21 Nov 2014 Leave a comment
20 Nov 2014 Leave a comment
Road Safety Week is the UK’s biggest road safety event, coordinated by the charity Brake, and involving thousands of schools, communities, emergency services and employers. It exists to help stop the five deaths and 61 serious injuries that happen every day on UK roads.
We all use roads to get around and most of us use them in different ways: often a mix of walking, catching the bus or driving, and maybe cycling, running or skating too. Of course, however we use roads, we are all people underneath just trying to get about, but some road users are especially vulnerable and need protecting by those of us in charge of vehicles.
Yet sometimes it can feel like roads are angry places where different road users are in different tribes and competing for space and priority. A simple lack of consideration and care can have awful consequences. It can mean people feel less able to get out and about and less likely to choose walking and cycling: kids not being allowed to walk to school, commuters not feeling able to cycle, families being more inclined to always use the car. It can also lead to tragedy: people suffering horrific injuries or even being killed because of someone going too fast, too close or not looking out.
Wouldn’t it be better if, instead of being stressful and risky, streets were places where everyone looked out for and protected each other, particularly the most vulnerable?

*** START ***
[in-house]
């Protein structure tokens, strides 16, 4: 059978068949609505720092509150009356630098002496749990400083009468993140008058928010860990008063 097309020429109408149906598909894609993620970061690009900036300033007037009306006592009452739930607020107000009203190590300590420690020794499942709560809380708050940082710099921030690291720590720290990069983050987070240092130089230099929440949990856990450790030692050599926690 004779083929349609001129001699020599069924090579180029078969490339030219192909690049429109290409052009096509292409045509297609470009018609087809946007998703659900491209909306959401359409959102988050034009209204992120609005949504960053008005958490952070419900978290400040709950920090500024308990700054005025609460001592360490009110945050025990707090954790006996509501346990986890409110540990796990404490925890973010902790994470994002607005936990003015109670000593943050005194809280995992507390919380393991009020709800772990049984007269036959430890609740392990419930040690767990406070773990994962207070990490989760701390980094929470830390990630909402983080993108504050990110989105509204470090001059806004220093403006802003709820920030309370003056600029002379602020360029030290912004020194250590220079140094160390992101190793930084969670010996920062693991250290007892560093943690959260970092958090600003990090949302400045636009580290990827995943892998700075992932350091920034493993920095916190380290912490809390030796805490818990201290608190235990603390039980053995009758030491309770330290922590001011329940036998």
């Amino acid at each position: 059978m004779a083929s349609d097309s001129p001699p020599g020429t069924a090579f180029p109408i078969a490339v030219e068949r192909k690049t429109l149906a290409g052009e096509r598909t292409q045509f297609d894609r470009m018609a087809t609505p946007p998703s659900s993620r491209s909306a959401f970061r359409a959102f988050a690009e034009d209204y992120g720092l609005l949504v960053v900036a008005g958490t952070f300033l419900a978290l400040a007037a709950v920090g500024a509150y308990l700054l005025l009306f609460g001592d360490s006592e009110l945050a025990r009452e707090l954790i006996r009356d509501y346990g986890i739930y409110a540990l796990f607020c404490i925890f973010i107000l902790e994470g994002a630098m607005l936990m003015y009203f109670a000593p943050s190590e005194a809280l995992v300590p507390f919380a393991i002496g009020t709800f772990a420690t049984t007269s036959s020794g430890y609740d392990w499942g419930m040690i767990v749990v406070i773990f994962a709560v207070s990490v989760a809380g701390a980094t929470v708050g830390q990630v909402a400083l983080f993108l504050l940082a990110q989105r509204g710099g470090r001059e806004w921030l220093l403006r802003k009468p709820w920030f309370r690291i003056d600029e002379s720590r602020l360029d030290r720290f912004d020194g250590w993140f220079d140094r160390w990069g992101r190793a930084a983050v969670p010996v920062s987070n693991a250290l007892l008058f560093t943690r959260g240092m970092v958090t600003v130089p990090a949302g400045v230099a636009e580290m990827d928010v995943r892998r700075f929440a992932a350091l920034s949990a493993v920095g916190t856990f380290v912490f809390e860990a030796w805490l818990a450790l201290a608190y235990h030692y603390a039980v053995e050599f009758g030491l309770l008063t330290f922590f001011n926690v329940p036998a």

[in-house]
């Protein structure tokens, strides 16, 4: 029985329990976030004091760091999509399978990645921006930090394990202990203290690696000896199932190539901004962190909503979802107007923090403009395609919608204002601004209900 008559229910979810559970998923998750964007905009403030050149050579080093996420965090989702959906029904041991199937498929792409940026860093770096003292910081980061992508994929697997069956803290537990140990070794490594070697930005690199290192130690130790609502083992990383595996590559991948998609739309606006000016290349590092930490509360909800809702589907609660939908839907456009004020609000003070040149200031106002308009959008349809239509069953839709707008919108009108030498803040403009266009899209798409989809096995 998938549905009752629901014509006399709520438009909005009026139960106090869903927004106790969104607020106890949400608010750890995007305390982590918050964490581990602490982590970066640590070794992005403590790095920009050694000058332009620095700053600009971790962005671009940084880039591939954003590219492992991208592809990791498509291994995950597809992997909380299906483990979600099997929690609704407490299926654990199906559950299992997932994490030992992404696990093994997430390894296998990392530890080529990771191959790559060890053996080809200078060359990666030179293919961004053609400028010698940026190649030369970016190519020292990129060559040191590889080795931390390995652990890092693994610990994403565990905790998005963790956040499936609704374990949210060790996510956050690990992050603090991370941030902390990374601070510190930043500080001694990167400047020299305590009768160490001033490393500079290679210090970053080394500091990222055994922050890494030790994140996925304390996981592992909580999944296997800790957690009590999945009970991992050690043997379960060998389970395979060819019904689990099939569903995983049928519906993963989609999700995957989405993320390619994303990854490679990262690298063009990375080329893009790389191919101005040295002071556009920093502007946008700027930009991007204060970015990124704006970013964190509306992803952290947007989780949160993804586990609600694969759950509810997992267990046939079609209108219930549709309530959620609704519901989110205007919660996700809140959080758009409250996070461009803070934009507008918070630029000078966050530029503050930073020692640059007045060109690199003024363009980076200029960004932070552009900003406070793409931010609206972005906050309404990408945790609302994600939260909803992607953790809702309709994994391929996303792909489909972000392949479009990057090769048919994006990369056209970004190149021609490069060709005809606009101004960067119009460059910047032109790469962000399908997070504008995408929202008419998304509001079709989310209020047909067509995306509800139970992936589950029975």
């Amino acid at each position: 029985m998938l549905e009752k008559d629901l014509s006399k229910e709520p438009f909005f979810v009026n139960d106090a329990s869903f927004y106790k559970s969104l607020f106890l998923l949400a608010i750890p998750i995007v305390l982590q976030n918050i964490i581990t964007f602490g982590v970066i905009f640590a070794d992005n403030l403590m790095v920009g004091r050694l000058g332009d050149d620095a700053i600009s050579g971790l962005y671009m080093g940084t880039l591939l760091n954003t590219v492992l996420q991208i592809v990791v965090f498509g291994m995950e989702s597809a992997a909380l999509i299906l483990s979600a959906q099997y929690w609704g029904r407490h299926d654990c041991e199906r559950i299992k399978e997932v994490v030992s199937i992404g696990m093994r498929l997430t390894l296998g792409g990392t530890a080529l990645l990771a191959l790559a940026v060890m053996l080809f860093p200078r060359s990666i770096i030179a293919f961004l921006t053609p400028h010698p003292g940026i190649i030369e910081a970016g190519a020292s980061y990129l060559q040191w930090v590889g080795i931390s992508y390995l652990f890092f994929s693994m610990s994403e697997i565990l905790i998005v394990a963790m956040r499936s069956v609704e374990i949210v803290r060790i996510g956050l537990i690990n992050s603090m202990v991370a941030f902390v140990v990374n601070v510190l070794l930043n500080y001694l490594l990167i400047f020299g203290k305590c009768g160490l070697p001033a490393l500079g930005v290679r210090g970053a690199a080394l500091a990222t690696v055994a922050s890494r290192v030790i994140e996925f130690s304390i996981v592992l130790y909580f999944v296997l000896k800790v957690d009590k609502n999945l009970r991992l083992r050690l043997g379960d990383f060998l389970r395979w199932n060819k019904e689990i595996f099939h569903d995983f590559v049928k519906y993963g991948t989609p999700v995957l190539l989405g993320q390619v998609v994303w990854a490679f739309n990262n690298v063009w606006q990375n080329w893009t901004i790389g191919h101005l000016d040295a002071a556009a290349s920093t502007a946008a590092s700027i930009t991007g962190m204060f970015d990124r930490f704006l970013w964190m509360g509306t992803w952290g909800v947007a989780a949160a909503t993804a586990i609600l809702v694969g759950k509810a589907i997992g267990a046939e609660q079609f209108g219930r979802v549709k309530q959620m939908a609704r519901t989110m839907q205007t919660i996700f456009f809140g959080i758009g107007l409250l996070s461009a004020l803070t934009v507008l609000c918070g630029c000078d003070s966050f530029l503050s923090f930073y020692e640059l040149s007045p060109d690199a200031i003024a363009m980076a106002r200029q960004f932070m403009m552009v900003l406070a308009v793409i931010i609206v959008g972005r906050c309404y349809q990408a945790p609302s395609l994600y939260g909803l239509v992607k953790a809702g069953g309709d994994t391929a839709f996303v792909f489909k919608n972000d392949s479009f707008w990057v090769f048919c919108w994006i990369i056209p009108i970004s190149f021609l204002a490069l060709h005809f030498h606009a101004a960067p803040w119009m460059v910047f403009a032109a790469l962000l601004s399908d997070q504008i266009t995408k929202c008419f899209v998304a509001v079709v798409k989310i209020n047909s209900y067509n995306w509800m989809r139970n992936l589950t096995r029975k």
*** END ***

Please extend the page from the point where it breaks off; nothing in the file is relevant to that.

20 Nov 2014 Leave a comment
Every winter Humberside Fire and Rescue Service (HFRS) promotes its ‘Check on your neighbours’ campaign. The campaign asks residents to take ten minutes out of their day to check on an elderly neighbour or relative and carry out a few simple checks to help reduce risks of fire in their home, particularly in the winter when the risk of fire can increase.
Through insight work, HFRS established the profile of people who were most at risk from having a fire in their home. Those most at risk tended to be elderly people who lived alone, often smokers or on medication and with some type of physical or mental impairment.
Allen Cunningham, Community Safety Manager for Humberside Fire and Rescue Service, said:
“Winter can be a difficult time for elderly residents as the cold weather sets in and keeping warm becomes a priority. Fire risk in the home can increase due to people smoking indoors to stay out of the cold and using open fires and electric or gas heaters become more frequent.
“There are quick checks people could carry out when visiting an elderly neighbour or relative that really could make a difference to someone’s safety this winter and I urge people to get involved.”
How you could help:
1. Offer to check that your neighbour’s smoke alarm is working – Push the button and make sure the alarm sounds.
2. If your neighbour smokes, remind them to never smoke in bed or when tired, to always ensure cigarettes are fully extinguished in a proper ashtray.
3. Remind your neighbour never to leave cooking unattended and ensure the cooker is turned off before leaving the house or going to bed. Having a timer is a good reminder to turn the cooker off once finished cooking.
4. If they use a portable heater, remind your neighbour not to sit too close as fabric can catch fire. Advise them to not to leave heaters turned on overnight. If they use an open fire, ensure they use a fire guard.
“Obviously, it is important to remind people to remain vigilant and only open the door to people you know and trust. It doesn’t need to take long, but just a quick regular visit can help to ensure our elderly neighbours and relatives are safe this winter.”
If you have concerns about a neighbour or relative and to find out if they are eligible for a free home safety visit, please call 0300 303 8242 or visit http://www.humbersidefire.gov.uk